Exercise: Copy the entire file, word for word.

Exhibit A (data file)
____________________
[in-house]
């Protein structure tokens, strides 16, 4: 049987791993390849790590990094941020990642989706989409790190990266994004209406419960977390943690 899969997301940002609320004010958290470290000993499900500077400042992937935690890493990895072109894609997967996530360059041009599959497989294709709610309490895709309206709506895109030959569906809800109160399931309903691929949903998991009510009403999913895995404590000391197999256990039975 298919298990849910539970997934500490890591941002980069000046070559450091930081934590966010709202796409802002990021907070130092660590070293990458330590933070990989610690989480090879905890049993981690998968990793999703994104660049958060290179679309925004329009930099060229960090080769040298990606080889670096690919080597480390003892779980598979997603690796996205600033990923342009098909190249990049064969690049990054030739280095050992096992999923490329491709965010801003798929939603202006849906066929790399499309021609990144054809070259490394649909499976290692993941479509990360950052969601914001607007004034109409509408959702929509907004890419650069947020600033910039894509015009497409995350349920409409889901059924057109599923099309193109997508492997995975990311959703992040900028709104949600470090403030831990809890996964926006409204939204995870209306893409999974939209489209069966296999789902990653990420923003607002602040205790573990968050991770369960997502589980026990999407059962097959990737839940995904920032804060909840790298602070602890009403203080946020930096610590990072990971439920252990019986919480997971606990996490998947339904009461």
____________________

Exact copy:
[in-house]
């Protein structure tokens, strides 16, 4: 049987791993390849790590990094941020990642989706989409790190990266994004209406419960977390943690 899969997301940002609320004010958290470290000993499900500077400042992937935690890493990895072109894609997967996530360059041009599959497989294709709610309490895709309206709506895109030959569906809800109160399931309903691929949903998991009510009403999913895995404590000391197999256990039975 298919298990849910539970997934500490890591941002980069000046070559450091930081934590966010709202796409802002990021907070130092660590070293990458330590933070990989610690989480090879905890049993981690998968990793999703994104660049958060290179679309925004329009930099060229960090080769040298990606080889670096690919080597480390003892779980598979997603690796996205600033990923342009098909190249990049064969690049990054030739280095050992096992999923490329491709965010801003798929939603202006849906066929790399499309021609990144054809070259490394649909499976290692993941479509990360950052969601914001607007004034109409509408959702929509907004890419650069947020600033910039894509015009497409995350349920409409889901059924057109599923099309193109997508492997995975990311959703992040900028709104949600470090403030831990809890996964926006409204939204995870209306893409999974939209489209069966296999789902990653990420923003607002602040205790573990968050991770369960997502589980026990999407059962097959990737839940995904920032804060909840790298602070602890009403203080946020930096610590990072990971439920252990019986919480997971606990996490998947339904009461």